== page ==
assessing ACORN

ACORN (Association of Community Organizations for Reform Now) is the epicenter of today’s political struggle. It was already a target of angry criticism during the 2008 election because of its radicalism and its links to Barack Obama–and perhaps because it is one of the only effective interest groups for poor people. (It claims 400,000 families in its membership.) Both houses of Congress recently passed bills to strip ACORN of federal funds after a video surfaced in which ACORN staff were shown providing illegal assistance to actors pretending to be, respectively, a pimp and a prostitute. ACORN replied that the behavior caught on tape was unacceptable but that many other staffers had refused to help the actors–some even called the police–and that the tape may have been doctored.

Because of ACORN’s sheer size and its symbolic importance, we need to reach fair and informed judgments about it. Maybe Democrats and liberals should throw it off the bus, or maybe we should defend it. I am cautious about reaching any judgment, because I know that it’s hard to make a fair and accurate assessment of a large organization that is the target of unrelentingly hostile scrutiny. One problem with the “gotcha” video (apart from its hostile motivation), is its lack of reliability. Who knows, for example, whether the discarded video from other encounters would make ACORN look very ethical? And perhaps you could get similar footage if you traveled around the country trying to entrap staff from the Red Cross or the Veterans of Foreign Wars. The evidentiary value of the video is low.

Thus it’s with deep uncertainty and humility that I confess my own misgivings about ACORN. There was, first of all, the astounding news that the board covered up a $1 million case of embezzlement to prevent embarrassment. I blogged about that–as an angry former donor whose money had been stolen–and I did receive a personalized and very strongly worded apology. The apology made a difference to me, but the original scandal reinforced my feelings about ACORN’s worldview. ACORN thinks of poor people as victims, and itself as a victim because it stands with them. There are villains who are out to get the poor, and ACORN is good because it is on their side. That kind of attitude can excuse bad behavior and cover-ups. More than that, it can cause you to underestimate the capacities of poor people and opportunities for collaboration.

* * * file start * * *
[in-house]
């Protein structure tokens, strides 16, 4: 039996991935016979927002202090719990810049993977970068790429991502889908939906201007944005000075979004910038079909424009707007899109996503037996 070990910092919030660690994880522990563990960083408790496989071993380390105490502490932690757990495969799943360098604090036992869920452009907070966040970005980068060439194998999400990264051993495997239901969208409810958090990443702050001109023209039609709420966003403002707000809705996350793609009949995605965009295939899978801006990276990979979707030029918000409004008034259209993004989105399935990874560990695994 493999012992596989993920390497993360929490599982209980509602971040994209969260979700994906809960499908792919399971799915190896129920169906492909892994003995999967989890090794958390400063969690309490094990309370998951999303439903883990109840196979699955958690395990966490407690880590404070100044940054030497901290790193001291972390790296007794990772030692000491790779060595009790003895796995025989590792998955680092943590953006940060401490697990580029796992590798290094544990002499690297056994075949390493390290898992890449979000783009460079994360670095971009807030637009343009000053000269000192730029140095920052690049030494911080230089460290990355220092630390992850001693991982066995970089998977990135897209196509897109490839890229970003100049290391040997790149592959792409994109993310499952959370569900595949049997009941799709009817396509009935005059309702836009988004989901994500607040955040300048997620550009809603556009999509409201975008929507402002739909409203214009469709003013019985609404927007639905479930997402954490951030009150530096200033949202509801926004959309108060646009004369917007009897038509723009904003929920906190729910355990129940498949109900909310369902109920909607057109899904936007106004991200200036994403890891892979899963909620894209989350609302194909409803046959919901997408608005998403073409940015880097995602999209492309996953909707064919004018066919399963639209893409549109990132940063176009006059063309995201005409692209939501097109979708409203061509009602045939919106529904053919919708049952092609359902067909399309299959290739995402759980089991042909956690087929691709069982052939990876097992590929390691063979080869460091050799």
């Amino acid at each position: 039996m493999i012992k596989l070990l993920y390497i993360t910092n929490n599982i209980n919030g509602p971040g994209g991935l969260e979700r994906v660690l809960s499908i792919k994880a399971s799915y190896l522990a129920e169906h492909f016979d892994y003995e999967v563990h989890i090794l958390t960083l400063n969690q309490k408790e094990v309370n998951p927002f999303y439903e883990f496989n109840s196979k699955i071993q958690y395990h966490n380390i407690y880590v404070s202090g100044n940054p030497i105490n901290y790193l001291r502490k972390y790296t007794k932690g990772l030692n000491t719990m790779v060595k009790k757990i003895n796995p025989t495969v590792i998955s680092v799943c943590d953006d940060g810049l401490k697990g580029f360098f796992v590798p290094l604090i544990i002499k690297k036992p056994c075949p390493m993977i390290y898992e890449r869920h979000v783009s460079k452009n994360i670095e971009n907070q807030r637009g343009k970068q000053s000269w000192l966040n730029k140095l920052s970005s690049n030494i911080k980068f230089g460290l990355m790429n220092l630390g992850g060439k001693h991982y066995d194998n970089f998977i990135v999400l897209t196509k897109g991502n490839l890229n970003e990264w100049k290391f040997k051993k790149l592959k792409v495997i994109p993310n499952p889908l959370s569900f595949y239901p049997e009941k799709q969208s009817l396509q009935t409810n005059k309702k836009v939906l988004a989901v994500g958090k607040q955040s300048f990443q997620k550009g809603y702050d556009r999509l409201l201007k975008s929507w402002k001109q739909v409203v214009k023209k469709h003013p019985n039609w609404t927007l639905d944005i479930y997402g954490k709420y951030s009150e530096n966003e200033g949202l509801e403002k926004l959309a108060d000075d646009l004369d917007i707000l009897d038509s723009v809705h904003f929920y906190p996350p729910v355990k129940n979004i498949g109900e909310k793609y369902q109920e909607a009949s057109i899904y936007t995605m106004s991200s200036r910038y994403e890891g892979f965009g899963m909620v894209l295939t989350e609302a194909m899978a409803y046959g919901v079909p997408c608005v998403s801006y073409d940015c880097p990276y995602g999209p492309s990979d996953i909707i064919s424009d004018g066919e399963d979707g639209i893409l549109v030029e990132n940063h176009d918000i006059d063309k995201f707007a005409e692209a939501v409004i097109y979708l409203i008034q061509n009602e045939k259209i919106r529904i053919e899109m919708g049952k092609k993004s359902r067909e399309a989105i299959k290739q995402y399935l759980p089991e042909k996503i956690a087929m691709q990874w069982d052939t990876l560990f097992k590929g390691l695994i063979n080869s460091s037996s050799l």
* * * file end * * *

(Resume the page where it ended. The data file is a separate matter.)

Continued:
A classic ACORN event displays the victimization of poor people and the wickedness of some rich and powerful group (who then become even less likely to collaborate). For instance, I once described an ACORN protest against federal welfare policy. The angry crowd that ACORN assembled shouted down the sole member of Congress who chose to address them, Rep. Charles B. Rangel of Harlem, demanding that he answer their questions and meet with them in New York City. One of the rally’s organizers (a Harvard graduate) explained: “Most of the crowd are people living with the reality of fairly extreme poverty in their own lives, and they are rightly angry.”

The organizers of this protest apparently believed that they could speak for poor people, whose main need was more federal welfare spending. Their strategy for winning such aid was to parade welfare recipients before Congress and the press, emphasizing their deprivation and anger. (They also displayed the political naivety and weakness of these people.) The protest organizers implied that anyone who did not completely endorse their demands was their enemy. And of course they failed completely.